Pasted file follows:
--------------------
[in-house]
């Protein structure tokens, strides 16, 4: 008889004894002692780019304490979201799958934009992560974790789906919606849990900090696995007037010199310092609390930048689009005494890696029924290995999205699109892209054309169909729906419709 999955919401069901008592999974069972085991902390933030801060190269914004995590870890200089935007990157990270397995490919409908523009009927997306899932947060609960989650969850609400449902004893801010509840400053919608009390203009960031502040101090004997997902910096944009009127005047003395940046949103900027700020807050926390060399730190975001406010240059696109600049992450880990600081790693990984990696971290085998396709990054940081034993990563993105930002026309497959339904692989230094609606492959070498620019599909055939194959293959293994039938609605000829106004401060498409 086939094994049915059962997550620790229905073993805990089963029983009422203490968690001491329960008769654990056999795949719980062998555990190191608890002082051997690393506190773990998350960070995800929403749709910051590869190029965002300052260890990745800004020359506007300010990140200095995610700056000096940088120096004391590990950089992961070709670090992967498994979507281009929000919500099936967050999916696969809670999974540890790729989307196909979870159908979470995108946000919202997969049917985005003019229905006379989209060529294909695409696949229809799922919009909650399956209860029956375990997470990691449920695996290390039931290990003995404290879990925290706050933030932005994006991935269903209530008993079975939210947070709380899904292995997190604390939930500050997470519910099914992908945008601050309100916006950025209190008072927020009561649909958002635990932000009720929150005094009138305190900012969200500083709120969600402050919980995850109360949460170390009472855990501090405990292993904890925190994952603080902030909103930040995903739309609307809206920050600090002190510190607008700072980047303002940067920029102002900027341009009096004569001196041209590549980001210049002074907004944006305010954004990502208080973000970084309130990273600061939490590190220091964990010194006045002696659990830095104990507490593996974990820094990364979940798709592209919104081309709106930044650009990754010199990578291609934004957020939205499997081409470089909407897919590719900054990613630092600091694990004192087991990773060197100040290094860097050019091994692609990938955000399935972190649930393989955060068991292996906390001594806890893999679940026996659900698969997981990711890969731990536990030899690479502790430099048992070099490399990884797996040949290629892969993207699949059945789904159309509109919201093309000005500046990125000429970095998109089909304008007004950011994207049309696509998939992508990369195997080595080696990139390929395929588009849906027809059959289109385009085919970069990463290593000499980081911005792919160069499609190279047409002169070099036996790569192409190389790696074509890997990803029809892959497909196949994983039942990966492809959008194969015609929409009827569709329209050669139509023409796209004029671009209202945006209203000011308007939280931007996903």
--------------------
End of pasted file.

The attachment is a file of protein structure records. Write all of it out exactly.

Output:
[in-house]
């Protein structure tokens, strides 16, 4: 008889004894002692780019304490979201799958934009992560974790789906919606849990900090696995007037010199310092609390930048689009005494890696029924290995999205699109892209054309169909729906419709 999955919401069901008592999974069972085991902390933030801060190269914004995590870890200089935007990157990270397995490919409908523009009927997306899932947060609960989650969850609400449902004893801010509840400053919608009390203009960031502040101090004997997902910096944009009127005047003395940046949103900027700020807050926390060399730190975001406010240059696109600049992450880990600081790693990984990696971290085998396709990054940081034993990563993105930002026309497959339904692989230094609606492959070498620019599909055939194959293959293994039938609605000829106004401060498409 086939094994049915059962997550620790229905073993805990089963029983009422203490968690001491329960008769654990056999795949719980062998555990190191608890002082051997690393506190773990998350960070995800929403749709910051590869190029965002300052260890990745800004020359506007300010990140200095995610700056000096940088120096004391590990950089992961070709670090992967498994979507281009929000919500099936967050999916696969809670999974540890790729989307196909979870159908979470995108946000919202997969049917985005003019229905006379989209060529294909695409696949229809799922919009909650399956209860029956375990997470990691449920695996290390039931290990003995404290879990925290706050933030932005994006991935269903209530008993079975939210947070709380899904292995997190604390939930500050997470519910099914992908945008601050309100916006950025209190008072927020009561649909958002635990932000009720929150005094009138305190900012969200500083709120969600402050919980995850109360949460170390009472855990501090405990292993904890925190994952603080902030909103930040995903739309609307809206920050600090002190510190607008700072980047303002940067920029102002900027341009009096004569001196041209590549980001210049002074907004944006305010954004990502208080973000970084309130990273600061939490590190220091964990010194006045002696659990830095104990507490593996974990820094990364979940798709592209919104081309709106930044650009990754010199990578291609934004957020939205499997081409470089909407897919590719900054990613630092600091694990004192087991990773060197100040290094860097050019091994692609990938955000399935972190649930393989955060068991292996906390001594806890893999679940026996659900698969997981990711890969731990536990030899690479502790430099048992070099490399990884797996040949290629892969993207699949059945789904159309509109919201093309000005500046990125000429970095998109089909304008007004950011994207049309696509998939992508990369195997080595080696990139390929395929588009849906027809059959289109385009085919970069990463290593000499980081911005792919160069499609190279047409002169070099036996790569192409190389790696074509890997990803029809892959497909196949994983039942990966492809959008194969015609929409009827569709329209050669139509023409796209004029671009209202945006209203000011308007939280931007996903």